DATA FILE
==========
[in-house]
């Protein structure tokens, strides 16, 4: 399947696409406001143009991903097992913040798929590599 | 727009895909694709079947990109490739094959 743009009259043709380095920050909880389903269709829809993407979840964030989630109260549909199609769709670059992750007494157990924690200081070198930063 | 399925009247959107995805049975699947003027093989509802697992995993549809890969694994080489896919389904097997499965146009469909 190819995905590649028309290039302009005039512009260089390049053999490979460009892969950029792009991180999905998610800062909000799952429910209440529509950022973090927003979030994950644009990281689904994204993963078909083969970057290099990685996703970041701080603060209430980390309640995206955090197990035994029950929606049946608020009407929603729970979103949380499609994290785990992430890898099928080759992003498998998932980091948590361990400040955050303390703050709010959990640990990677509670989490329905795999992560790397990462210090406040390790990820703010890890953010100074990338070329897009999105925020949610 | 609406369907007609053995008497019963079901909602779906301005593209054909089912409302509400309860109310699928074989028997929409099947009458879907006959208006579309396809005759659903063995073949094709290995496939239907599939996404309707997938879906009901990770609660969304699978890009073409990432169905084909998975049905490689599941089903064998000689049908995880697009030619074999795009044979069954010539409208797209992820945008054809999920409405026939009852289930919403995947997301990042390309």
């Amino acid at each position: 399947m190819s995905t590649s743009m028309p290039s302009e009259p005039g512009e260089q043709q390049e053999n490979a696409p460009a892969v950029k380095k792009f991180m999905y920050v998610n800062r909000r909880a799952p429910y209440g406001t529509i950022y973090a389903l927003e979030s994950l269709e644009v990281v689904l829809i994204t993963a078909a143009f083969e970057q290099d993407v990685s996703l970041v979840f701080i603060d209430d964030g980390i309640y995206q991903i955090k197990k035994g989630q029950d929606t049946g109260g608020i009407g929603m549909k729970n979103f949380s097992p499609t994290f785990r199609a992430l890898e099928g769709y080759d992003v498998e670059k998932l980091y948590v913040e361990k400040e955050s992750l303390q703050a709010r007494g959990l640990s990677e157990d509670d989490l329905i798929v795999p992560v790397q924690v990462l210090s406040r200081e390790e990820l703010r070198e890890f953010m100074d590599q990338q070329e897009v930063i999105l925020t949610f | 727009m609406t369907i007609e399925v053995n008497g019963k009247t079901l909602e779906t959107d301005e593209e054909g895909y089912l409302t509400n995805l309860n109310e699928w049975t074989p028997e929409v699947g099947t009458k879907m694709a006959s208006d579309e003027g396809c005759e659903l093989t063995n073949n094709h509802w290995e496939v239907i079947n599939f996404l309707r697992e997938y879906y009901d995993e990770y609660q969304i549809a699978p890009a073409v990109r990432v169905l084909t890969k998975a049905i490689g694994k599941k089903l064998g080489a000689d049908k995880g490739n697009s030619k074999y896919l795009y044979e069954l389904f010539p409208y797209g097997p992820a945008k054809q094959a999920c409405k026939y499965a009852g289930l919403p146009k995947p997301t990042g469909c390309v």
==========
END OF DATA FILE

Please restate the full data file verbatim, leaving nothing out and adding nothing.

[in-house]
């Protein structure tokens, strides 16, 4: 399947696409406001143009991903097992913040798929590599 | 727009895909694709079947990109490739094959 743009009259043709380095920050909880389903269709829809993407979840964030989630109260549909199609769709670059992750007494157990924690200081070198930063 | 399925009247959107995805049975699947003027093989509802697992995993549809890969694994080489896919389904097997499965146009469909 190819995905590649028309290039302009005039512009260089390049053999490979460009892969950029792009991180999905998610800062909000799952429910209440529509950022973090927003979030994950644009990281689904994204993963078909083969970057290099990685996703970041701080603060209430980390309640995206955090197990035994029950929606049946608020009407929603729970979103949380499609994290785990992430890898099928080759992003498998998932980091948590361990400040955050303390703050709010959990640990990677509670989490329905795999992560790397990462210090406040390790990820703010890890953010100074990338070329897009999105925020949610 | 609406369907007609053995008497019963079901909602779906301005593209054909089912409302509400309860109310699928074989028997929409099947009458879907006959208006579309396809005759659903063995073949094709290995496939239907599939996404309707997938879906009901990770609660969304699978890009073409990432169905084909998975049905490689599941089903064998000689049908995880697009030619074999795009044979069954010539409208797209992820945008054809999920409405026939009852289930919403995947997301990042390309």
């Amino acid at each position: 399947m190819s995905t590649s743009m028309p290039s302009e009259p005039g512009e260089q043709q390049e053999n490979a696409p460009a892969v950029k380095k792009f991180m999905y920050v998610n800062r909000r909880a799952p429910y209440g406001t529509i950022y973090a389903l927003e979030s994950l269709e644009v990281v689904l829809i994204t993963a078909a143009f083969e970057q290099d993407v990685s996703l970041v979840f701080i603060d209430d964030g980390i309640y995206q991903i955090k197990k035994g989630q029950d929606t049946g109260g608020i009407g929603m549909k729970n979103f949380s097992p499609t994290f785990r199609a992430l890898e099928g769709y080759d992003v498998e670059k998932l980091y948590v913040e361990k400040e955050s992750l303390q703050a709010r007494g959990l640990s990677e157990d509670d989490l329905i798929v795999p992560v790397q924690v990462l210090s406040r200081e390790e990820l703010r070198e890890f953010m100074d590599q990338q070329e897009v930063i999105l925020t949610f | 727009m609406t369907i007609e399925v053995n008497g019963k009247t079901l909602e779906t959107d301005e593209e054909g895909y089912l409302t509400n995805l309860n109310e699928w049975t074989p028997e929409v699947g099947t009458k879907m694709a006959s208006d579309e003027g396809c005759e659903l093989t063995n073949n094709h509802w290995e496939v239907i079947n599939f996404l309707r697992e997938y879906y009901d995993e990770y609660q969304i549809a699978p890009a073409v990109r990432v169905l084909t890969k998975a049905i490689g694994k599941k089903l064998g080489a000689d049908k995880g490739n697009s030619k074999y896919l795009y044979e069954l389904f010539p409208y797209g097997p992820a945008k054809q094959a999920c409405k026939y499965a009852g289930l919403p146009k995947p997301t990042g469909c390309v």